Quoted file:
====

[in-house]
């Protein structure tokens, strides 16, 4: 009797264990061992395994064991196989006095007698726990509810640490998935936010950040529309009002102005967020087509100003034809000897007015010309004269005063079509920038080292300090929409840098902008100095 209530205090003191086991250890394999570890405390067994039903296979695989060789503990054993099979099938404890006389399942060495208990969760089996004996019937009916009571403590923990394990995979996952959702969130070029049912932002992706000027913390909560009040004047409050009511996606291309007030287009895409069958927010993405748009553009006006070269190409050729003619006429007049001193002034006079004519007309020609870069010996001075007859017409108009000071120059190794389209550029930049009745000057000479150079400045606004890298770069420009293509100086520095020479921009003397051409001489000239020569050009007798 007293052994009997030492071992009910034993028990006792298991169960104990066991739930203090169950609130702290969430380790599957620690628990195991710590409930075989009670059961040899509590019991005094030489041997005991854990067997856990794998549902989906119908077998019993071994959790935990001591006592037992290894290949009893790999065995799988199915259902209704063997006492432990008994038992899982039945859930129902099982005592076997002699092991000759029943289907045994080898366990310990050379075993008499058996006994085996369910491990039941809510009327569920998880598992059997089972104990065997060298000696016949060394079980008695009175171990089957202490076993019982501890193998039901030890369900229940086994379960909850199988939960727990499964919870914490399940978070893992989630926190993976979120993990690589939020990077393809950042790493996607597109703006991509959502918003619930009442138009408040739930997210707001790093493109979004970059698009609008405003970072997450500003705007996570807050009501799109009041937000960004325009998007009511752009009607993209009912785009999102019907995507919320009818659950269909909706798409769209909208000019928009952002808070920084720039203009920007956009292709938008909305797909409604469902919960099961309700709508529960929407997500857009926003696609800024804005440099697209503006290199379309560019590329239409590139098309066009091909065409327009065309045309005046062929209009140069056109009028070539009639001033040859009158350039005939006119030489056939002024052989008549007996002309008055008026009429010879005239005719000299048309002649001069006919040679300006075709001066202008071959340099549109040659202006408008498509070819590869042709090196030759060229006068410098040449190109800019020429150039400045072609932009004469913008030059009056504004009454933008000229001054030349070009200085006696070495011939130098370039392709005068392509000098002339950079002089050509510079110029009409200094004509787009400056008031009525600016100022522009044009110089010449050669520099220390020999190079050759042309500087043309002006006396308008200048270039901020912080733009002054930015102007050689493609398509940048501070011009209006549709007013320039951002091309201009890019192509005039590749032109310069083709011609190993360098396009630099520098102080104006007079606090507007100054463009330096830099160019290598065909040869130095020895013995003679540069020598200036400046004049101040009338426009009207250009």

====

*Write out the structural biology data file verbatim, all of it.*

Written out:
[in-house]
């Protein structure tokens, strides 16, 4: 009797264990061992395994064991196989006095007698726990509810640490998935936010950040529309009002102005967020087509100003034809000897007015010309004269005063079509920038080292300090929409840098902008100095 209530205090003191086991250890394999570890405390067994039903296979695989060789503990054993099979099938404890006389399942060495208990969760089996004996019937009916009571403590923990394990995979996952959702969130070029049912932002992706000027913390909560009040004047409050009511996606291309007030287009895409069958927010993405748009553009006006070269190409050729003619006429007049001193002034006079004519007309020609870069010996001075007859017409108009000071120059190794389209550029930049009745000057000479150079400045606004890298770069420009293509100086520095020479921009003397051409001489000239020569050009007798 007293052994009997030492071992009910034993028990006792298991169960104990066991739930203090169950609130702290969430380790599957620690628990195991710590409930075989009670059961040899509590019991005094030489041997005991854990067997856990794998549902989906119908077998019993071994959790935990001591006592037992290894290949009893790999065995799988199915259902209704063997006492432990008994038992899982039945859930129902099982005592076997002699092991000759029943289907045994080898366990310990050379075993008499058996006994085996369910491990039941809510009327569920998880598992059997089972104990065997060298000696016949060394079980008695009175171990089957202490076993019982501890193998039901030890369900229940086994379960909850199988939960727990499964919870914490399940978070893992989630926190993976979120993990690589939020990077393809950042790493996607597109703006991509959502918003619930009442138009408040739930997210707001790093493109979004970059698009609008405003970072997450500003705007996570807050009501799109009041937000960004325009998007009511752009009607993209009912785009999102019907995507919320009818659950269909909706798409769209909208000019928009952002808070920084720039203009920007956009292709938008909305797909409604469902919960099961309700709508529960929407997500857009926003696609800024804005440099697209503006290199379309560019590329239409590139098309066009091909065409327009065309045309005046062929209009140069056109009028070539009639001033040859009158350039005939006119030489056939002024052989008549007996002309008055008026009429010879005239005719000299048309002649001069006919040679300006075709001066202008071959340099549109040659202006408008498509070819590869042709090196030759060229006068410098040449190109800019020429150039400045072609932009004469913008030059009056504004009454933008000229001054030349070009200085006696070495011939130098370039392709005068392509000098002339950079002089050509510079110029009409200094004509787009400056008031009525600016100022522009044009110089010449050669520099220390020999190079050759042309500087043309002006006396308008200048270039901020912080733009002054930015102007050689493609398509940048501070011009209006549709007013320039951002091309201009890019192509005039590749032109310069083709011609190993360098396009630099520098102080104006007079606090507007100054463009330096830099160019290598065909040869130095020895013995003679540069020598200036400046004049101040009338426009009207250009």